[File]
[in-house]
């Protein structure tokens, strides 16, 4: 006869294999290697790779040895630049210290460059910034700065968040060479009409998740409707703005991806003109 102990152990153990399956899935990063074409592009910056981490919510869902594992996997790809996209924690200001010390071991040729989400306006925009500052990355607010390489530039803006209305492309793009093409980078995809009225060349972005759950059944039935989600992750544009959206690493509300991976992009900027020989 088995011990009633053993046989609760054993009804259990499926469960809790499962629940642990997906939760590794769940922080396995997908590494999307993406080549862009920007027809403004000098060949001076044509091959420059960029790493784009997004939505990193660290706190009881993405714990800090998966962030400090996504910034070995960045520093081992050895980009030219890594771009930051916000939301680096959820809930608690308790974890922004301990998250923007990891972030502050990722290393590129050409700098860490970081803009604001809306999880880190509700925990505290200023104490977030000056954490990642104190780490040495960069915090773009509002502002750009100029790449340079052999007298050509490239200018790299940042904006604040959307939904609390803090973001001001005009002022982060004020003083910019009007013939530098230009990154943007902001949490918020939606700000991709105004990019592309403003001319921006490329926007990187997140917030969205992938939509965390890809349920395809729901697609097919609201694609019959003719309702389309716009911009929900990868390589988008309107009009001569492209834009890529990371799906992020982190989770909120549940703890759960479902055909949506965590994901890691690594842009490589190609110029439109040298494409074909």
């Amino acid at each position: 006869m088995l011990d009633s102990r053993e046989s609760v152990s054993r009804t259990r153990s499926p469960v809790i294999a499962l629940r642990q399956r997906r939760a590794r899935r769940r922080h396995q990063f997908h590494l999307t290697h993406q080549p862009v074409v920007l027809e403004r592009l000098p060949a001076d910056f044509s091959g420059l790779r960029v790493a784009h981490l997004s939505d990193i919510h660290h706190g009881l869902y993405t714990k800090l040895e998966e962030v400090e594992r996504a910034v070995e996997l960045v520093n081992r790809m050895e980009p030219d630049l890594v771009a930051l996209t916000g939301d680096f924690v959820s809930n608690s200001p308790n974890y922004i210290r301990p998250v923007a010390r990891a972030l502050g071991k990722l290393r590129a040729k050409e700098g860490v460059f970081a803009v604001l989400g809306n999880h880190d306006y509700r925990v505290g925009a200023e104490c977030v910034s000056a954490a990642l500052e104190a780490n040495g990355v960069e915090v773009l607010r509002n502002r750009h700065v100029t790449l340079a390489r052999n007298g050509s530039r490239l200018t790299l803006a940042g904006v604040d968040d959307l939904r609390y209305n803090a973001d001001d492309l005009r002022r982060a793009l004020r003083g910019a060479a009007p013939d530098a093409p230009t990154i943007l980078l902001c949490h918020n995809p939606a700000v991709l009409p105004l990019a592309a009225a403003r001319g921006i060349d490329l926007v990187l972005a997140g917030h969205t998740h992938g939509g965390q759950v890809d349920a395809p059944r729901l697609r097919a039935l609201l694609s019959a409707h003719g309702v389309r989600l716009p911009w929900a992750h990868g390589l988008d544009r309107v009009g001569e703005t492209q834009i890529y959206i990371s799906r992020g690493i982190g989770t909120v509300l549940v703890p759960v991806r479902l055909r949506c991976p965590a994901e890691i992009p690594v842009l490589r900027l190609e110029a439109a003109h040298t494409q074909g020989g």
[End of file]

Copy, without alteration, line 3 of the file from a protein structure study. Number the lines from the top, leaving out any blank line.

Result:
């Amino acid at each position: 006869m088995l011990d009633s102990r053993e046989s609760v152990s054993r009804t259990r153990s499926p469960v809790i294999a499962l629940r642990q399956r997906r939760a590794r899935r769940r922080h396995q990063f997908h590494l999307t290697h993406q080549p862009v074409v920007l027809e403004r592009l000098p060949a001076d910056f044509s091959g420059l790779r960029v790493a784009h981490l997004s939505d990193i919510h660290h706190g009881l869902y993405t714990k800090l040895e998966e962030v400090e594992r996504a910034v070995e996997l960045v520093n081992r790809m050895e980009p030219d630049l890594v771009a930051l996209t916000g939301d680096f924690v959820s809930n608690s200001p308790n974890y922004i210290r301990p998250v923007a010390r990891a972030l502050g071991k990722l290393r590129a040729k050409e700098g860490v460059f970081a803009v604001l989400g809306n999880h880190d306006y509700r925990v505290g925009a200023e104490c977030v910034s000056a954490a990642l500052e104190a780490n040495g990355v960069e915090v773009l607010r509002n502002r750009h700065v100029t790449l340079a390489r052999n007298g050509s530039r490239l200018t790299l803006a940042g904006v604040d968040d959307l939904r609390y209305n803090a973001d001001d492309l005009r002022r982060a793009l004020r003083g910019a060479a009007p013939d530098a093409p230009t990154i943007l980078l902001c949490h918020n995809p939606a700000v991709l009409p105004l990019a592309a009225a403003r001319g921006i060349d490329l926007v990187l972005a997140g917030h969205t998740h992938g939509g965390q759950v890809d349920a395809p059944r729901l697609r097919a039935l609201l694609s019959a409707h003719g309702v389309r989600l716009p911009w929900a992750h990868g390589l988008d544009r309107v009009g001569e703005t492209q834009i890529y959206i990371s799906r992020g690493i982190g989770t909120v509300l549940v703890p759960v991806r479902l055909r949506c991976p965590a994901e890691i992009p690594v842009l490589r900027l190609e110029a439109a003109h040298t494409q074909g020989g």